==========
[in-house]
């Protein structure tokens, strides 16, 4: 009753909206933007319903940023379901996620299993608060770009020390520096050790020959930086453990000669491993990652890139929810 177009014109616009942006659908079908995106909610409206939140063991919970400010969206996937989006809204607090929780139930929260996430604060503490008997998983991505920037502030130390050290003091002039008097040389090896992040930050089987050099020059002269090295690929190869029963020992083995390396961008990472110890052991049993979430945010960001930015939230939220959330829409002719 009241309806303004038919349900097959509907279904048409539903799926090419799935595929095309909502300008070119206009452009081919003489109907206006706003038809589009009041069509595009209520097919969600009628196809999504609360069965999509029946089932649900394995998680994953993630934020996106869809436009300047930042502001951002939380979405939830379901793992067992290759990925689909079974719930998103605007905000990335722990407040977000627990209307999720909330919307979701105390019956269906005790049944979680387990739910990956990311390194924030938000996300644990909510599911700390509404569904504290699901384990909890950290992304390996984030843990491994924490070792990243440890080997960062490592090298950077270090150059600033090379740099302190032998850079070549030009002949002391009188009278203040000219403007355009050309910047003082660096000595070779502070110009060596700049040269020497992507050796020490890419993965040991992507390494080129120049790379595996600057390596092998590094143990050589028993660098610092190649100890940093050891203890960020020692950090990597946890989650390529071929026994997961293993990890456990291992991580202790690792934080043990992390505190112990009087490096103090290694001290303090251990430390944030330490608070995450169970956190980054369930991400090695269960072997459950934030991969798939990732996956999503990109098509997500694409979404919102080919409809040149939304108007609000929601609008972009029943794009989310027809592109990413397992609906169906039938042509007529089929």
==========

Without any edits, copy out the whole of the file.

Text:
[in-house]
């Protein structure tokens, strides 16, 4: 009753909206933007319903940023379901996620299993608060770009020390520096050790020959930086453990000669491993990652890139929810 177009014109616009942006659908079908995106909610409206939140063991919970400010969206996937989006809204607090929780139930929260996430604060503490008997998983991505920037502030130390050290003091002039008097040389090896992040930050089987050099020059002269090295690929190869029963020992083995390396961008990472110890052991049993979430945010960001930015939230939220959330829409002719 009241309806303004038919349900097959509907279904048409539903799926090419799935595929095309909502300008070119206009452009081919003489109907206006706003038809589009009041069509595009209520097919969600009628196809999504609360069965999509029946089932649900394995998680994953993630934020996106869809436009300047930042502001951002939380979405939830379901793992067992290759990925689909079974719930998103605007905000990335722990407040977000627990209307999720909330919307979701105390019956269906005790049944979680387990739910990956990311390194924030938000996300644990909510599911700390509404569904504290699901384990909890950290992304390996984030843990491994924490070792990243440890080997960062490592090298950077270090150059600033090379740099302190032998850079070549030009002949002391009188009278203040000219403007355009050309910047003082660096000595070779502070110009060596700049040269020497992507050796020490890419993965040991992507390494080129120049790379595996600057390596092998590094143990050589028993660098610092190649100890940093050891203890960020020692950090990597946890989650390529071929026994997961293993990890456990291992991580202790690792934080043990992390505190112990009087490096103090290694001290303090251990430390944030330490608070995450169970956190980054369930991400090695269960072997459950934030991969798939990732996956999503990109098509997500694409979404919102080919409809040149939304108007609000929601609008972009029943794009989310027809592109990413397992609906169906039938042509007529089929």